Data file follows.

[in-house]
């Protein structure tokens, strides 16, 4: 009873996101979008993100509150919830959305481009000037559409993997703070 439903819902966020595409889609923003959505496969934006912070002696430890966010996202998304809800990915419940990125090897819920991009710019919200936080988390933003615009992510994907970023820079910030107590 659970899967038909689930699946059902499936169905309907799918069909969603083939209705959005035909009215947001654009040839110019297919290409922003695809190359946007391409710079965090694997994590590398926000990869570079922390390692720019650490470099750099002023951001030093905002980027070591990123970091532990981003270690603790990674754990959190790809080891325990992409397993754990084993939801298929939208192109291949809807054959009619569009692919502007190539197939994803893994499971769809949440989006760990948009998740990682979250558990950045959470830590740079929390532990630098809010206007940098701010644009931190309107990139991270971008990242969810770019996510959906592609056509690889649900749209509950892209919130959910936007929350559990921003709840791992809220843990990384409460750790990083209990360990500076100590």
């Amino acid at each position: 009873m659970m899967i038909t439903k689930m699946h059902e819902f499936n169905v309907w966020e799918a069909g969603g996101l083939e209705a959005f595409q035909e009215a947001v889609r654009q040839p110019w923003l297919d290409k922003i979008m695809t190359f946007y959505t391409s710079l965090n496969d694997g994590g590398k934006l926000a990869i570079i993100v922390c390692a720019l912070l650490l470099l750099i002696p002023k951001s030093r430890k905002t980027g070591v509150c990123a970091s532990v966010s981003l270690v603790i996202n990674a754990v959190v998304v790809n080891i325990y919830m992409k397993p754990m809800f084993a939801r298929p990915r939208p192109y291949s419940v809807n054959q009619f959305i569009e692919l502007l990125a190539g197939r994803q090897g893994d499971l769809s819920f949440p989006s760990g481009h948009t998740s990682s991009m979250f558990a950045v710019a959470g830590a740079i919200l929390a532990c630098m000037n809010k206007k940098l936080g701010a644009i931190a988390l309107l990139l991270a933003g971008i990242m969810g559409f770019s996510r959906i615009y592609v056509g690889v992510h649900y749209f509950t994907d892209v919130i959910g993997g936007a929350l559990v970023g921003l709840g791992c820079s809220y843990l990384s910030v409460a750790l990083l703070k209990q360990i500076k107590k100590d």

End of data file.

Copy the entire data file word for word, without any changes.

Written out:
[in-house]
């Protein structure tokens, strides 16, 4: 009873996101979008993100509150919830959305481009000037559409993997703070 439903819902966020595409889609923003959505496969934006912070002696430890966010996202998304809800990915419940990125090897819920991009710019919200936080988390933003615009992510994907970023820079910030107590 659970899967038909689930699946059902499936169905309907799918069909969603083939209705959005035909009215947001654009040839110019297919290409922003695809190359946007391409710079965090694997994590590398926000990869570079922390390692720019650490470099750099002023951001030093905002980027070591990123970091532990981003270690603790990674754990959190790809080891325990992409397993754990084993939801298929939208192109291949809807054959009619569009692919502007190539197939994803893994499971769809949440989006760990948009998740990682979250558990950045959470830590740079929390532990630098809010206007940098701010644009931190309107990139991270971008990242969810770019996510959906592609056509690889649900749209509950892209919130959910936007929350559990921003709840791992809220843990990384409460750790990083209990360990500076100590």
């Amino acid at each position: 009873m659970m899967i038909t439903k689930m699946h059902e819902f499936n169905v309907w966020e799918a069909g969603g996101l083939e209705a959005f595409q035909e009215a947001v889609r654009q040839p110019w923003l297919d290409k922003i979008m695809t190359f946007y959505t391409s710079l965090n496969d694997g994590g590398k934006l926000a990869i570079i993100v922390c390692a720019l912070l650490l470099l750099i002696p002023k951001s030093r430890k905002t980027g070591v509150c990123a970091s532990v966010s981003l270690v603790i996202n990674a754990v959190v998304v790809n080891i325990y919830m992409k397993p754990m809800f084993a939801r298929p990915r939208p192109y291949s419940v809807n054959q009619f959305i569009e692919l502007l990125a190539g197939r994803q090897g893994d499971l769809s819920f949440p989006s760990g481009h948009t998740s990682s991009m979250f558990a950045v710019a959470g830590a740079i919200l929390a532990c630098m000037n809010k206007k940098l936080g701010a644009i931190a988390l309107l990139l991270a933003g971008i990242m969810g559409f770019s996510r959906i615009y592609v056509g690889v992510h649900y749209f509950t994907d892209v919130i959910g993997g936007a929350l559990v970023g921003l709840g791992c820079s809220y843990l990384s910030v409460a750790l990083l703070k209990q360990i500076k107590k100590d």